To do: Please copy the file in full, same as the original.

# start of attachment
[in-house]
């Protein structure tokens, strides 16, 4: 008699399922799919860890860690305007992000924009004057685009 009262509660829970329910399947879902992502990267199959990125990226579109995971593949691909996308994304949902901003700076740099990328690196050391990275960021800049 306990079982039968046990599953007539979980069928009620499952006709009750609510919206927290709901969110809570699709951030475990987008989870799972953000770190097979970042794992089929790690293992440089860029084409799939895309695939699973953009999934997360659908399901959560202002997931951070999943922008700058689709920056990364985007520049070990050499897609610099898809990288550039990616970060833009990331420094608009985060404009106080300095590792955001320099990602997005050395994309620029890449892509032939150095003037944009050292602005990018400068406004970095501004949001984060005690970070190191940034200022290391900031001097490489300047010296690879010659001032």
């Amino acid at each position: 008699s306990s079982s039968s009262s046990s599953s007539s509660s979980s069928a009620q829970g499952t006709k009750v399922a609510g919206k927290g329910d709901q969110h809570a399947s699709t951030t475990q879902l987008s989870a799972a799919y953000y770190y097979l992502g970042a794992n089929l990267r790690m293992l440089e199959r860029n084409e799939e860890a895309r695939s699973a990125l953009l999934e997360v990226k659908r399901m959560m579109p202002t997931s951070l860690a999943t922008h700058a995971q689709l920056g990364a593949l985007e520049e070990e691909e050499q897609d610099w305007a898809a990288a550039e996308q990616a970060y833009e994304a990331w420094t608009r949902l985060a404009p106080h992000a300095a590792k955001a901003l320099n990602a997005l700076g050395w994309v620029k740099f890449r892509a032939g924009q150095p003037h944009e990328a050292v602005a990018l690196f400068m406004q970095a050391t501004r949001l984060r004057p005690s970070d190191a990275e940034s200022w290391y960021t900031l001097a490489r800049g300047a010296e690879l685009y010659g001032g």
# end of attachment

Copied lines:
[in-house]
């Protein structure tokens, strides 16, 4: 008699399922799919860890860690305007992000924009004057685009 009262509660829970329910399947879902992502990267199959990125990226579109995971593949691909996308994304949902901003700076740099990328690196050391990275960021800049 306990079982039968046990599953007539979980069928009620499952006709009750609510919206927290709901969110809570699709951030475990987008989870799972953000770190097979970042794992089929790690293992440089860029084409799939895309695939699973953009999934997360659908399901959560202002997931951070999943922008700058689709920056990364985007520049070990050499897609610099898809990288550039990616970060833009990331420094608009985060404009106080300095590792955001320099990602997005050395994309620029890449892509032939150095003037944009050292602005990018400068406004970095501004949001984060005690970070190191940034200022290391900031001097490489300047010296690879010659001032």
């Amino acid at each position: 008699s306990s079982s039968s009262s046990s599953s007539s509660s979980s069928a009620q829970g499952t006709k009750v399922a609510g919206k927290g329910d709901q969110h809570a399947s699709t951030t475990q879902l987008s989870a799972a799919y953000y770190y097979l992502g970042a794992n089929l990267r790690m293992l440089e199959r860029n084409e799939e860890a895309r695939s699973a990125l953009l999934e997360v990226k659908r399901m959560m579109p202002t997931s951070l860690a999943t922008h700058a995971q689709l920056g990364a593949l985007e520049e070990e691909e050499q897609d610099w305007a898809a990288a550039e996308q990616a970060y833009e994304a990331w420094t608009r949902l985060a404009p106080h992000a300095a590792k955001a901003l320099n990602a997005l700076g050395w994309v620029k740099f890449r892509a032939g924009q150095p003037h944009e990328a050292v602005a990018l690196f400068m406004q970095a050391t501004r949001l984060r004057p005690s970070d190191a990275e940034s200022w290391y960021t900031l001097a490489r800049g300047a010296e690879l685009y010659g001032g």